Here at AB, we write a lot about concussions and player safety. We write about recovering from concussions. If it deals with concussions, it's always a popular topic with our readers.

With football season fast approaching, the topic of keeping players safe in our country's favorite — and admittedly most violent — game is back in the forefront.

Last September, we ran a cover story discussing how helmets were at the center of the battle to tame concussions. As the article says, "New technology is altering the way coaches, players and parents think about helmets and how they protect athletes' heads."

But is that new technology actually doing any good? New research would say no.

Helmets like this one from Schutt Sports incorporate new technology that wasn't always available. But does it help prevent concussions?

This article published Thursday in the Charleston (S.C.) Post and Courier outlines some of the new technology helmet manufacturers have introduced:

On one company's website appears a claim that its helmet's shock absorbers provide an optimal response for both high and low energy hits, and the linear forces that can cause injuries.

In a statement released after being found liable by a Colorado jury for failing to warn players of the risks of concussions, another company still stressed that its helmet is " the most protective football headgear for the athlete."

Interestingly, a third manufacturer requires readers to agree to a concussion-risk disclaimer before they can even access its website.

Granted, none of those claims say the helmet will prevent or even reduce the chance of a concussion. As a noted helmet expert said in our cover story last year, "Helmets are not designed to prevent concussions."

And here's where the research comes in.

From the Post and Courier:

Dr. Timothy McGuine and other researchers at the University of Wisconsin collected data from 36 high schools in Wisconsin during the 2012 football season. Athletic trainers documented the brand, model and purchase year of each player's helmet. They also recorded types of mouthguards, the number of practices and games and the number of concussions that occurred.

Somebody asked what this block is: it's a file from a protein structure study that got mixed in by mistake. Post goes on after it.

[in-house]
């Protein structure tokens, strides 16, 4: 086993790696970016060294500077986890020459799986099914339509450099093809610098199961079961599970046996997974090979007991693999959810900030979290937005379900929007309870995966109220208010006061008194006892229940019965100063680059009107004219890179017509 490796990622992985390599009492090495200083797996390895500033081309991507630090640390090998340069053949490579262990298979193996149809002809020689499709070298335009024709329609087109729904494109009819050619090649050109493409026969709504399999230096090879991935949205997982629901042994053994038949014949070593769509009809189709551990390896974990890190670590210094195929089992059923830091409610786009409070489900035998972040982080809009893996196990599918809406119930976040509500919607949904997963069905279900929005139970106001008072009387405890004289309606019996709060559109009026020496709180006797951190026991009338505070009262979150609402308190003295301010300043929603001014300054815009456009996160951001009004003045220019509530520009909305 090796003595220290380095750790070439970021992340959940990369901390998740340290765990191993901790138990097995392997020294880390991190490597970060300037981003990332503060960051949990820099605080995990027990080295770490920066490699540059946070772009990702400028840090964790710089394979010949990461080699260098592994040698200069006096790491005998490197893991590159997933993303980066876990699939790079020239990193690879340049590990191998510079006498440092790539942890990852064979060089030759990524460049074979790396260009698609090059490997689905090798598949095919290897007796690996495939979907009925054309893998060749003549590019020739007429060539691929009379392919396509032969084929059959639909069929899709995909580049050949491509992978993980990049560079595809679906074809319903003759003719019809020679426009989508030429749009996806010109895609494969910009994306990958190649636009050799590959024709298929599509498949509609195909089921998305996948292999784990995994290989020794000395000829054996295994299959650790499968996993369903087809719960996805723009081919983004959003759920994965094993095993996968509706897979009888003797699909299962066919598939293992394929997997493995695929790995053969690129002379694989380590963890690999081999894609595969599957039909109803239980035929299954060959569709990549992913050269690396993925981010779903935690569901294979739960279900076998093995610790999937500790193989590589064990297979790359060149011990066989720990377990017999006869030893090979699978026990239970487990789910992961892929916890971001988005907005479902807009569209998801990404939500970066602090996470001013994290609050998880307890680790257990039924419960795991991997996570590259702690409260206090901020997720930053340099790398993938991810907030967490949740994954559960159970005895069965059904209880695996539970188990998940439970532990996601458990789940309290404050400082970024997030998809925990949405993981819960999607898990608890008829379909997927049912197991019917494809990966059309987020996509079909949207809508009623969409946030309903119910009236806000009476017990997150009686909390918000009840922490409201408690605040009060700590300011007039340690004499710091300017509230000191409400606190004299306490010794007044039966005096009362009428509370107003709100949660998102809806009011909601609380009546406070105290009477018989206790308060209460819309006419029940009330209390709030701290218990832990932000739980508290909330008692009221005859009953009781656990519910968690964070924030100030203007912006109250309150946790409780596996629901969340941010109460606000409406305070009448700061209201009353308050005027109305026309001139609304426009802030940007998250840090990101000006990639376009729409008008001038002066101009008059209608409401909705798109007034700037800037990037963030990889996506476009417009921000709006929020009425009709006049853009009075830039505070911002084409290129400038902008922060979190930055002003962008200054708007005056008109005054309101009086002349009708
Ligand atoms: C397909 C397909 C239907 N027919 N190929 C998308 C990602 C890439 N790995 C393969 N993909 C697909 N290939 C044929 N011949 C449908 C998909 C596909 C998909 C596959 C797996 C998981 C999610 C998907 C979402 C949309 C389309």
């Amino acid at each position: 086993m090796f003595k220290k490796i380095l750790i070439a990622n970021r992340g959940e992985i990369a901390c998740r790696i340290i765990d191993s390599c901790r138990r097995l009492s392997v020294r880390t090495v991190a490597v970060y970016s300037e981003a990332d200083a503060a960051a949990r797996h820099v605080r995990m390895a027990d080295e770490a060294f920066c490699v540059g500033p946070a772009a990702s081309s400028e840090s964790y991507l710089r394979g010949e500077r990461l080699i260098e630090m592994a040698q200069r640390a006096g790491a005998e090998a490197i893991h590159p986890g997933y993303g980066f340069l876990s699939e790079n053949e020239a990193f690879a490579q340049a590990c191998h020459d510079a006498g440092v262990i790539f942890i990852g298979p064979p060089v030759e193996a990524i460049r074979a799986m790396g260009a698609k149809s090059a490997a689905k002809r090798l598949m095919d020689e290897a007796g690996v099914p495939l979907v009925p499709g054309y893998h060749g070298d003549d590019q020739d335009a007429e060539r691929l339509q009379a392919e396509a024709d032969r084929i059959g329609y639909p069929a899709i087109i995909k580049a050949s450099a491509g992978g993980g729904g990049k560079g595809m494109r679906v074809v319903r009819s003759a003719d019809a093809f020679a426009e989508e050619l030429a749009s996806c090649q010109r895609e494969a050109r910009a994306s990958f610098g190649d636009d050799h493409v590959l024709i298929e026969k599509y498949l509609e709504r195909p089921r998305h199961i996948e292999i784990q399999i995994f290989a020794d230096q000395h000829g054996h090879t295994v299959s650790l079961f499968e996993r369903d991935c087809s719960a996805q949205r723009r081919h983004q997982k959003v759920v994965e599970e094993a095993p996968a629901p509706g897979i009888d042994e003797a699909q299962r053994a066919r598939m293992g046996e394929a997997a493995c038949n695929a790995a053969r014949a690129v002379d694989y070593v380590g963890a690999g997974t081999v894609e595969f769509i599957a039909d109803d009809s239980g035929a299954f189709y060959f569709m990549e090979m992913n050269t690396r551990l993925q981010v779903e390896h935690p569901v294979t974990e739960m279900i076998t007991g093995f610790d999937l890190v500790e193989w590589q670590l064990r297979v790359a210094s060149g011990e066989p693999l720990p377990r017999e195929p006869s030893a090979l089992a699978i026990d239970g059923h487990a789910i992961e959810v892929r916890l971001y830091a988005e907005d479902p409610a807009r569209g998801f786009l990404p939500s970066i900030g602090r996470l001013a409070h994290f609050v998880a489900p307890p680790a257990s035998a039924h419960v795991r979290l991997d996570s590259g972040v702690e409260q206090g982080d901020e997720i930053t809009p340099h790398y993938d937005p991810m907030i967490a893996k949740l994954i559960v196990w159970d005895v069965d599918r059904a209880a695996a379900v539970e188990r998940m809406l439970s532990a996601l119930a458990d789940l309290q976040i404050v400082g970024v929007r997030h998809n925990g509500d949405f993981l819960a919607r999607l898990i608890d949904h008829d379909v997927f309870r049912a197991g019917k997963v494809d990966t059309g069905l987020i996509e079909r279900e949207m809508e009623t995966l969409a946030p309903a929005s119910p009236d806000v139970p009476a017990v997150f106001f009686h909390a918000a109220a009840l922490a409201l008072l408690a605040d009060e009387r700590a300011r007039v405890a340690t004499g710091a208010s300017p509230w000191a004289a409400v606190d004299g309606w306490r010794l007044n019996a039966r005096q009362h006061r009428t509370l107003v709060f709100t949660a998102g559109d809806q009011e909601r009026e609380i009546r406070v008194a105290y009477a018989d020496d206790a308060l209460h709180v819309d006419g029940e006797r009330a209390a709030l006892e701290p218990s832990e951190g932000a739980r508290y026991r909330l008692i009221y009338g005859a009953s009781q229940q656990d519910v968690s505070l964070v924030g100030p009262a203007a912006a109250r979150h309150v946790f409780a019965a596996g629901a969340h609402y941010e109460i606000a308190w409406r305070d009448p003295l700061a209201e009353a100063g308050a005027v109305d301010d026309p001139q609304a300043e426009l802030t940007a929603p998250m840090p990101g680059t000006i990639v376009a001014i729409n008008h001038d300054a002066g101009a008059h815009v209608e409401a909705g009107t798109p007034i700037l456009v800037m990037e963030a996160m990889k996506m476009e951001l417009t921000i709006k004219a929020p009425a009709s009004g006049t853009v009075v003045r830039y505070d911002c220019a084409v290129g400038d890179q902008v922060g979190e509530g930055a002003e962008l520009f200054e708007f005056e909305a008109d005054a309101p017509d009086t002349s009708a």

In 2012, 8.5 percent of the players at those schools suffered sports-related concussions. The authors found no difference in the rate of concussion based on a player's age, size, year in school or competition level of his team. More importantly, they found no difference in the rate of concussion for players wearing helmets from different companies or from different purchase years.

So as your school gears up for another football season, it might be worth thinking twice about splurging for the latest and greatest headgear.

"Rather than parents spending an extra $100 or $200 on fancier helmets, they should spend an hour talking to their kids about the dangers of concussions," says the Post and Courier article author, Dr. David Geier, an orthopedic surgeon and sports medicine specialist.

Finally, he ends with a point that will hit home with our audience here at AB:

"Athletic directors and coaches could spend money on hiring athletic trainers rather than buying the new expensive helmets. No one is more familiar or better trained in concussion management than the certified athletic trainers that work with football players every day. They can recognize an injured player's signs and symptoms, make a diagnosis and facilitate evaluation by doctors."

With football season just a few weeks away, it's something to keep in mind.

Michael Gaio is eMedia Editor of Athletic Business.